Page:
Patna: Nitish Kumar’s Son Nishant Kumar Poised to Enter Bihar Politics, Challenging Established Dynasties

M.I. Khan,

Patna: Young Tejashwi Yadav, Chirag Paswan and Santosh Suman may soon face competition in Bihar’s caste-ridden politics from another young man: Nishant Kumar, the only son of Chief Minister Nitish Kumar and president of the ruling Janata Dal (United) or JD-U. Speculation is rife that Nishant will soon enter politics, fueled by reports from within the JD-U indicating a growing demand for him to assume leadership due to a perceived lack of second-tier leadership in the party.

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Amidst this clamor, a significant question looms in political circles: will Nitish’s son enter politics? If he does, it will add yet another political family to the long list in the state’s politics.

Nitish, 73, has been a vocal critic of dynasty politics and stands out as one of the few top leaders in the country whose family members are not involved in politics. Over the past three decades, he has consistently criticized his primary political rival, Rashtriya Janata Dal (RJD) chief Lalu Prasad Yadav, and his wife, former Chief Minister Rabri Devi, for promoting their sons and daughters in politics.

Even during the extensive two-month election campaign for the 2024 Lok Sabha polls, Nitish repeatedly targeted Lalu and his son Tejashwi over the issue of dynasty politics. It is ironic that the chief minister, a prominent ally of the Bharatiya Janata Party (BJP)-led National Democratic Alliance (NDA), vehemently denounces dynasty politics while several leaders of his party have promoted their family members in politics.

A political analyst remarked that Nitish has compromised his credibility with such statements. If his son were to enter politics tomorrow, who would take his anti-dynasty stance seriously? Nitish, who once claimed he would prefer to die than ally with the BJP, has not only joined the BJP-led NDA but has also formed governments with them thrice in the last decade alone.

His vocal opposition to dynasty politics appears tailored for public consumption and to garner anti-Lalu votes in Bihar since the mid-1990s. It would not be surprising if his son were to assume a significant position within the JD-U.

Nishant, despite his father holding power in Bihar since 2005 and being in politics since the 1980s, remains relatively unknown to the people. In his 40s, he is described as simple, soft-spoken and calm, maintaining a non-controversial image thus far. Like his father, Nishant is also an engineer.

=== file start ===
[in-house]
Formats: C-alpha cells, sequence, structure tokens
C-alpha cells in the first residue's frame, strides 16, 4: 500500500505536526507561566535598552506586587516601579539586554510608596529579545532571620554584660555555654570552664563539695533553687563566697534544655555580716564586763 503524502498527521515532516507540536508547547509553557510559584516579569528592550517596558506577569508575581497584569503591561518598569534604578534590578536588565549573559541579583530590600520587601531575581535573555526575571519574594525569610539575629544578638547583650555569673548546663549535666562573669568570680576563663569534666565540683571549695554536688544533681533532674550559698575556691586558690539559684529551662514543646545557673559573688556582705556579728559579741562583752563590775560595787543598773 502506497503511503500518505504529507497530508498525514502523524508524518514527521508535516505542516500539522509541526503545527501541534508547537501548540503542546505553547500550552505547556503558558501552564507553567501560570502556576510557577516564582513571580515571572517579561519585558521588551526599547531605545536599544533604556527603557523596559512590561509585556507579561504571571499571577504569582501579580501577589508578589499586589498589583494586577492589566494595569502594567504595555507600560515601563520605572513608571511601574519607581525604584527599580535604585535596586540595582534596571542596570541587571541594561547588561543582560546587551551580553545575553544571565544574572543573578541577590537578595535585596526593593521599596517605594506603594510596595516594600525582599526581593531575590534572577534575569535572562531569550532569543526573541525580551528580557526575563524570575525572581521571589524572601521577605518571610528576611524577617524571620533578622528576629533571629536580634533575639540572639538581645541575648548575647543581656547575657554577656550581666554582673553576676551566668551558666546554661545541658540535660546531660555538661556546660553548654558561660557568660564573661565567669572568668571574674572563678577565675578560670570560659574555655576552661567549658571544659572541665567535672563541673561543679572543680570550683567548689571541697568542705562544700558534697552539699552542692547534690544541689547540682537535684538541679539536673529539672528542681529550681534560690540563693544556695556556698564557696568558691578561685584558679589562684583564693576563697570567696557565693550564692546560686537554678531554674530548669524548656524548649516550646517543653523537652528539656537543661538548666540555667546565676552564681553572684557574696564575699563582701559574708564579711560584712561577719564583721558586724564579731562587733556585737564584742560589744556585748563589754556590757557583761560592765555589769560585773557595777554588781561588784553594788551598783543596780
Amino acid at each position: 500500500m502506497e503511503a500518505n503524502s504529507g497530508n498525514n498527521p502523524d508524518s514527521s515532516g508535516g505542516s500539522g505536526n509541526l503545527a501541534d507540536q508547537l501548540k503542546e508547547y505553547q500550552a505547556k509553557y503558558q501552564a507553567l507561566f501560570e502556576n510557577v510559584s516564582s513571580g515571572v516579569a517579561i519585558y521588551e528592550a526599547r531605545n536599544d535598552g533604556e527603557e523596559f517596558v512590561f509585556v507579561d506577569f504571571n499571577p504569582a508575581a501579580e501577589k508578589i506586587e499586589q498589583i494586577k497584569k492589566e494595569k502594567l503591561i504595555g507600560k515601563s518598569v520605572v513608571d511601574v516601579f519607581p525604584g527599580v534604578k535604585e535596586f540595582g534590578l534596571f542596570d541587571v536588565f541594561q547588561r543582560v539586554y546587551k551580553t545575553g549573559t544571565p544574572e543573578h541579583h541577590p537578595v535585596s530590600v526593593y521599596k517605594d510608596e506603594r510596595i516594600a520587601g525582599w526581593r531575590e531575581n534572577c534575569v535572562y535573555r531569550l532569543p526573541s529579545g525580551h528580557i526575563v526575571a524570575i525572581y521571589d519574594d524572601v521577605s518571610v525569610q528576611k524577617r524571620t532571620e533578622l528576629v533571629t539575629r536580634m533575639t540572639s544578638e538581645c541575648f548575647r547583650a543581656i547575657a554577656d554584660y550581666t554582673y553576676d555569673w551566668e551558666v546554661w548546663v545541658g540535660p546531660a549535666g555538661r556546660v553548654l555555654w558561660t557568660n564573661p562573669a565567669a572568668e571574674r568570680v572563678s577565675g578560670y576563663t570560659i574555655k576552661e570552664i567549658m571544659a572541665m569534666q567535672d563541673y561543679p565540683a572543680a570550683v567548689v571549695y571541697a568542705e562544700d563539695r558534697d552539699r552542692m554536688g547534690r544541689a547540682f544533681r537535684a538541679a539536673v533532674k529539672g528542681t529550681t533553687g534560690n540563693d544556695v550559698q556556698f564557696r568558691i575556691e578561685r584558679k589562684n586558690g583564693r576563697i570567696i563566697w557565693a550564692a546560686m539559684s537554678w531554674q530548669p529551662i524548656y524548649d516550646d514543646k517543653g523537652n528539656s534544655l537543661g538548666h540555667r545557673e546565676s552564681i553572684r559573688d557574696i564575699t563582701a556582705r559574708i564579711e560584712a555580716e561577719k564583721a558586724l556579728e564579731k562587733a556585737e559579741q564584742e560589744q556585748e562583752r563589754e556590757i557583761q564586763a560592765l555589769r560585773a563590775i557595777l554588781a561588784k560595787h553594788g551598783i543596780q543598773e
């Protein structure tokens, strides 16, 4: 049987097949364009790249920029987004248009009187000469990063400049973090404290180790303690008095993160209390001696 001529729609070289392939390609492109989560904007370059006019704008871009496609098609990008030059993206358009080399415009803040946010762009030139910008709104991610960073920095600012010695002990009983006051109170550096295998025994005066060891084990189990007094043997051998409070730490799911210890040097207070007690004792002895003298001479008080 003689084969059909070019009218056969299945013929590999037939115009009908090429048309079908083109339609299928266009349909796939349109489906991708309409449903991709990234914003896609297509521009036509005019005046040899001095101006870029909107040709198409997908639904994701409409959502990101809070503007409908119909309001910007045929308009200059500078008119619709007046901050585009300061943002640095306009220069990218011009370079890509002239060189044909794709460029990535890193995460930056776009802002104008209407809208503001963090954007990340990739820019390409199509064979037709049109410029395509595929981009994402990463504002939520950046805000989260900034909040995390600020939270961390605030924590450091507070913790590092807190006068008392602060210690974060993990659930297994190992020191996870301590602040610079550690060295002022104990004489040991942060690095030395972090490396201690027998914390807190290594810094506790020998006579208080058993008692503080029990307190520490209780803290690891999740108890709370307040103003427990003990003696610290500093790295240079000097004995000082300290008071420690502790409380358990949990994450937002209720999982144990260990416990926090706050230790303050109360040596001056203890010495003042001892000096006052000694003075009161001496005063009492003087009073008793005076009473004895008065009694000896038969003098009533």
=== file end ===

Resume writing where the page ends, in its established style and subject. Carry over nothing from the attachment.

In the past two weeks, several JD-U leaders, including Vidhanand Vikal and Rana Randhir Singh, have called for Nishant’s entry into politics to strengthen the party. They asserted he possesses all the necessary qualities to provide youthful leadership to both the party and the state.

Youth leaders within the JD-U are actively lobbying for Nishant to join the party, aiming to rejuvenate its image currently dominated by older leaders. “Nishant’s arrival in the JD-U would revolutionize the party; he brings youth and vigor, promising a fresh perspective,” remarked Shukant Kumar, a young JD-U worker.

However, senior JD-U leader and Bihar Minister Vijay Kumar Choudhary dismissed reports of Nishant’s imminent political debut as “baseless”. Several years ago, Nishant had publicly stated his disinterest in politics and his intention never to pursue it. Yet, as the saying goes, “A week is a long time in politics”, suggesting his stance may have evolved since then.

All eyes are now on the JD-U’s upcoming national executive meeting on June 29 in New Delhi, where a decision regarding Nishant’s potential entry into politics may be made. The party leaders acknowledge that in the current political climate, anything is possible, and no outcome can be ruled out.

If Nishant does enter politics, as speculated in local Hindi media, he would follow the footsteps of Bihar’s Leader of Opposition and former Deputy Chief Minister Tejashwi Yadav, as well as Union Minister Chirag Paswan, who heads the Lok Janshakti Party-Ramvilas (LJP-R), an ally of the BJP.

Tejashwi and Chirag represent established political families in Bihar. While the former is widely viewed as the natural heir to Lalu’s political legacy, the latter is seen as the political successor to Ram Vilas Paswan.

Lalu’s family includes his two sons, Tejashwi and Tej Pratap Yadav, his two daughters, Misa Bharti and Rohini Acharya, and his wife, Rabri Devi, all of whom are active in politics.

Similarly, Chirag’s brother-in-law, Arun Bharti, recently won the Jamui Lok Sabha seat, and his estranged uncle and cousin are also involved in politics.

Other examples abound: former Chief Minister Jitan Ram Manjhi, founder of the Hindustani Awam Morcha (HAM), another NDA ally, won the Gaya parliamentary seat, while his elder son, Santosh Suman, serves as party president and Bihar minister. Manjhi’s son’s mother-in-law also holds a legislative position.

Additionally, former Bihar Chief Minister Jagannath Mishra’s son, Nitish Mishra, is a minister in the state.

Many other politicians in the state have family members — sons, daughters, sons-in-law, brothers-in-law and even son’s mother-in-law — actively involved in politics.

In the recent Lok Sabha elections, nearly a dozen new MPs from political families were elected. Notable examples include BJP MP Vivek Thakur from Nawada, who is the son of former Union Minister CP Thakur, and BJP MP Ravi Shankar Prasad from Patna Sahib, who is the son of former Minister Thakur Prasad. Lalu’s daughter Misa Bharti has been elected as MP from Patliputra.